Double-blind, randomized feedback control fails to improve the hypocholesterolemic effect of a plant-based low-fat diet in patients with moderately elevated total cholesterol levels

Koebnick, C.; Plank-Habibi, S.; Wirsam, B.; Gruendel, S.; Hahn, A.; Meyer-Kleine, C.; Leitzmann, C.; Zunft, H. J. F.
October 2004
European Journal of Clinical Nutrition;Oct2004, Vol. 58 Issue 10, p1402
Academic Journal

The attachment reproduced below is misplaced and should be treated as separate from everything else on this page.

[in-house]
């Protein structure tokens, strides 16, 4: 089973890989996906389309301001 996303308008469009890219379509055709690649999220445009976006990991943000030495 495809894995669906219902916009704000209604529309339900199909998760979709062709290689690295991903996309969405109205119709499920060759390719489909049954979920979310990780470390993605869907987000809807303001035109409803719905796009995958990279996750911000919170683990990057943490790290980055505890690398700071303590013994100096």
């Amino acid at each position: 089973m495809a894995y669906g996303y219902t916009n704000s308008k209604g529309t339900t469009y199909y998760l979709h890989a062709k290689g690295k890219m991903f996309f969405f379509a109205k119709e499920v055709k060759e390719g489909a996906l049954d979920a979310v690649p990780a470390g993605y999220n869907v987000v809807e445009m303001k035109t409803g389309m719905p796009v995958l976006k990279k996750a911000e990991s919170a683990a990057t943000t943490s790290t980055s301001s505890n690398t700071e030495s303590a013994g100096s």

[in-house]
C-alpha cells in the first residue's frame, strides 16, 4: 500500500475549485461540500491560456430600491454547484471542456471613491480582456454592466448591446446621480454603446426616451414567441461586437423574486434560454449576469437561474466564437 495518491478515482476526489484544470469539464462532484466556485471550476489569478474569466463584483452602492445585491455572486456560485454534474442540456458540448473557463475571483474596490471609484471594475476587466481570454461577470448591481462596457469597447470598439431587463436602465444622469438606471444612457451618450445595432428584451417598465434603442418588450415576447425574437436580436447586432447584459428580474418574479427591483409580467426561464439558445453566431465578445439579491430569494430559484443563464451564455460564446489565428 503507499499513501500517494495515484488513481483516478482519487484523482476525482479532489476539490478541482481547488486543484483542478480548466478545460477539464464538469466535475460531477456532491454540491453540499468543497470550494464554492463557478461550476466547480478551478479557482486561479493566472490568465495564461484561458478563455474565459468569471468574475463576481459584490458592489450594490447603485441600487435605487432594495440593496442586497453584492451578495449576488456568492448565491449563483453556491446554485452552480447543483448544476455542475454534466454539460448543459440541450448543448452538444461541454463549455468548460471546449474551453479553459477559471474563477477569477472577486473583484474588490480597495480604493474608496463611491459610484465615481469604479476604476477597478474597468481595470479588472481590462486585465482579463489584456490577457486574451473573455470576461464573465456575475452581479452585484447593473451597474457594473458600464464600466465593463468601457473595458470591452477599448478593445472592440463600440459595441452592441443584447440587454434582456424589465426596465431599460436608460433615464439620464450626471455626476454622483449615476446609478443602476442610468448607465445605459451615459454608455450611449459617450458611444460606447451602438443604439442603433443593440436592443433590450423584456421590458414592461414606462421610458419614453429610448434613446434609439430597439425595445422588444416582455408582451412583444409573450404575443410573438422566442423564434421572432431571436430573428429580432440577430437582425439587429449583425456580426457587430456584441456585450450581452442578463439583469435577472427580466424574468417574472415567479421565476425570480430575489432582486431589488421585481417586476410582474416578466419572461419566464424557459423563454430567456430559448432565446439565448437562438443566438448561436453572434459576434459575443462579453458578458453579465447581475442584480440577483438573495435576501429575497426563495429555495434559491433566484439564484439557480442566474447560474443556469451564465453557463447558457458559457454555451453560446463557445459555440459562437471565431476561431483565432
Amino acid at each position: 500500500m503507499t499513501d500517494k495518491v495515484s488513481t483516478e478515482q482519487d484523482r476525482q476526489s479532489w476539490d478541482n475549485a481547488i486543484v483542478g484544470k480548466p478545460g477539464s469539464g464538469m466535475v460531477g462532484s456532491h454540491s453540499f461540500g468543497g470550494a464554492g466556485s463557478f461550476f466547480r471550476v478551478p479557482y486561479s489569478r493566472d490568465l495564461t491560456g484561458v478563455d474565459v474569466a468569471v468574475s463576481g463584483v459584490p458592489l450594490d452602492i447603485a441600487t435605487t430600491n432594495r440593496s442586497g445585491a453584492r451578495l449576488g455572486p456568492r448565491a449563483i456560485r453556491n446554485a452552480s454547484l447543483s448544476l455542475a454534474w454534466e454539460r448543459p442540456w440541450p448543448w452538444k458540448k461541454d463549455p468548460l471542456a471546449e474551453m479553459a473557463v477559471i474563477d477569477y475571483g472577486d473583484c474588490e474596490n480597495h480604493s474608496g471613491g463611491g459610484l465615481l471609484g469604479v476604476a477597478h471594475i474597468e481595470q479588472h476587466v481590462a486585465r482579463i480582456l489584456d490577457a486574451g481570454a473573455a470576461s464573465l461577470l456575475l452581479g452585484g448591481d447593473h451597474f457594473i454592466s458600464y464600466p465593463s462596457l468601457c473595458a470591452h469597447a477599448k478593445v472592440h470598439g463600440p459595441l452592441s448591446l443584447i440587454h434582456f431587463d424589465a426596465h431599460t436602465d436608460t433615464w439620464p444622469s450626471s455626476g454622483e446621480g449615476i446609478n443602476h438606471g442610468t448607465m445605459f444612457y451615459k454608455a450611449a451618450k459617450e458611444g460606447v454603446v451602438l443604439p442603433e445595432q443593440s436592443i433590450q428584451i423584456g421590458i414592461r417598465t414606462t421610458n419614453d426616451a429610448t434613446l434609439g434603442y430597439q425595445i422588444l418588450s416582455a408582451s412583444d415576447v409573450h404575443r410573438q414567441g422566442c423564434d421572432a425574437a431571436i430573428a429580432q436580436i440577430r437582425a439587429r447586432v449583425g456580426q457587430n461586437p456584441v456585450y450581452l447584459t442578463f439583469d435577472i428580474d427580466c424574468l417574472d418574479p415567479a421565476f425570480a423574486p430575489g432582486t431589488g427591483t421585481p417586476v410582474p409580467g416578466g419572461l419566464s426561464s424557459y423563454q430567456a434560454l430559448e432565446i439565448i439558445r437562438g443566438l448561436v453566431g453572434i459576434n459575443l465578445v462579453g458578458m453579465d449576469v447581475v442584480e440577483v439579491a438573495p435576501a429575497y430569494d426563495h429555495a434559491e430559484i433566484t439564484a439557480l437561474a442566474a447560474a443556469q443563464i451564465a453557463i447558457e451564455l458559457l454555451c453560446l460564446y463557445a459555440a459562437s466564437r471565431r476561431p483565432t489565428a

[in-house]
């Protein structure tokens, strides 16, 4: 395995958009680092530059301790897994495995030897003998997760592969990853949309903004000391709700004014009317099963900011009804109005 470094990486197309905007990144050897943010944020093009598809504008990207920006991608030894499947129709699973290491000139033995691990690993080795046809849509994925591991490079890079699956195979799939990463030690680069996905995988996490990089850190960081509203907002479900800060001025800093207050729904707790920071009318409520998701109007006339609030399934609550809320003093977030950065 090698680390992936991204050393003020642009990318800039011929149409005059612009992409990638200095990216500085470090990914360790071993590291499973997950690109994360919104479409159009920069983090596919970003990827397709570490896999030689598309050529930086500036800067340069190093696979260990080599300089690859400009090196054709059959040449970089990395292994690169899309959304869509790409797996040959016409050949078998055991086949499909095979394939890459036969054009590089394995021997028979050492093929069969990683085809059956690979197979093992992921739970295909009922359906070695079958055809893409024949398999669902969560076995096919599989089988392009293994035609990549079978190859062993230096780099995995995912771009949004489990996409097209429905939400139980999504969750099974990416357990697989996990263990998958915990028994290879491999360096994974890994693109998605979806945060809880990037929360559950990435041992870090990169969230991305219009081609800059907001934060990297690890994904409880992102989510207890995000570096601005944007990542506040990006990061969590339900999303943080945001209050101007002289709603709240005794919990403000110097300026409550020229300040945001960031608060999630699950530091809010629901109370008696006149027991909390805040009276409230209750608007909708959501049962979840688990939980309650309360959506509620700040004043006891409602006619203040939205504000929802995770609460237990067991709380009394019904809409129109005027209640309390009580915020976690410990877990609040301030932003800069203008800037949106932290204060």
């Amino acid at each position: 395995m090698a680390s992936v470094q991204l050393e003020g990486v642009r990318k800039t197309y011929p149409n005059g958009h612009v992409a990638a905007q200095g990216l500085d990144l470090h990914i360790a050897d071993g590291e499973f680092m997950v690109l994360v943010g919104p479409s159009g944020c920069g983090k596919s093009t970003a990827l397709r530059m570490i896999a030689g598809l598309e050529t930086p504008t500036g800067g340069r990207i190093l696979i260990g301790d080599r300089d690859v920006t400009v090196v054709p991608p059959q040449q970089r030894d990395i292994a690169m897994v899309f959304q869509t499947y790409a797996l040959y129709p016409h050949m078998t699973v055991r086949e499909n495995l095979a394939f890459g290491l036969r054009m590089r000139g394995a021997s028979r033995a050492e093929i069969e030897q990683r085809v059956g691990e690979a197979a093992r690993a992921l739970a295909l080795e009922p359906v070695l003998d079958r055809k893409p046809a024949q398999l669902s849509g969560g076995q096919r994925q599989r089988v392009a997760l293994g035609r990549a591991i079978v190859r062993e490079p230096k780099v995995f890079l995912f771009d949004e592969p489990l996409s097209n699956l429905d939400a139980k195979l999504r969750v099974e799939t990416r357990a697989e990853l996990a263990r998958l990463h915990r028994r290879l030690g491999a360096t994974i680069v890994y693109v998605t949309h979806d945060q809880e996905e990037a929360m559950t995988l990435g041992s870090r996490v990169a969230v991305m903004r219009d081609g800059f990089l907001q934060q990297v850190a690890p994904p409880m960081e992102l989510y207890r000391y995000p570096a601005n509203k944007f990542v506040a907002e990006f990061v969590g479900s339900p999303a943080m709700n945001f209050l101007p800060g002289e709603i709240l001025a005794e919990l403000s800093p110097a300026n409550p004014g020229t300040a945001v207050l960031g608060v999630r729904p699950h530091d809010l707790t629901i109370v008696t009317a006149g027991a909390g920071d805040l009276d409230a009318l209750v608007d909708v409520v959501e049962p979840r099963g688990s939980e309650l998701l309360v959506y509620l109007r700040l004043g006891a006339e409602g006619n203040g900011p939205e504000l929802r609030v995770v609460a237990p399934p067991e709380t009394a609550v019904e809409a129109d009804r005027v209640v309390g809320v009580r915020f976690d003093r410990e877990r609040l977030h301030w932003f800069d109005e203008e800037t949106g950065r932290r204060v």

Objective: To determine whether the cholesterol-lowering effect of a plant-based low-fat diet can be improved by a flexible control design that controls the extent of fat reduction based on the individual response of blood cholesterol. Design: Randomized, double-blind intervention study. Setting: A hotel in Prerow, Germany. Subjects: A total of 32 participants (21 female and 11 male participants) with total cholesterol level>5.7 mmol/l. Intervention: The control group consumed a plant-based low-fat diet with constantly 20% of energy as fat; the intervention group received a diet with either 20 or 15% of energy as fat, depending on the serum cholesterol response of the preceding week. A flexible control design based on the individual cholesterol response during a run-in period of 1 week was used within a low-fat intervention. Results: During the run-in period, the consumption of a plant-based low-fat diet led to a reduction in total cholesterol by 18±6 mmol/l (P<0.001), in LDL cholesterol by 19±9 mmol/l (P<0.001) and triglycerides by 13±3 mmol/l (P<0.001). During the feedback control period, an additional reduction in total cholesterol by 13±8 (P<0.001) and in LDL cholesterol by 17±11 (P<0.001) was observed compared to 15±15 and 7±18 in the control group. The effect of an additional feedback control was only marginal and not statistically significant compared to the effect of the low-fat diet alone. Conclusions: On a level of fat intake already reduced to 20% of energy, the use of a feedback control to adapt the fat content of the diet depending on the individual serum cholesterol response was not more effective in reducing blood cholesterol levels than a plant-based low-fat diet alone. Sponsorship: Institute of Micro-Ecology, Herborn; the Stoll VITA Foundation, Waldshut; ALBAT+WIRSAM Software, Linden; Reformhaus Technical College, Oberstedten; Kölln Flocken Werke, Elmshorn, all in Germany.


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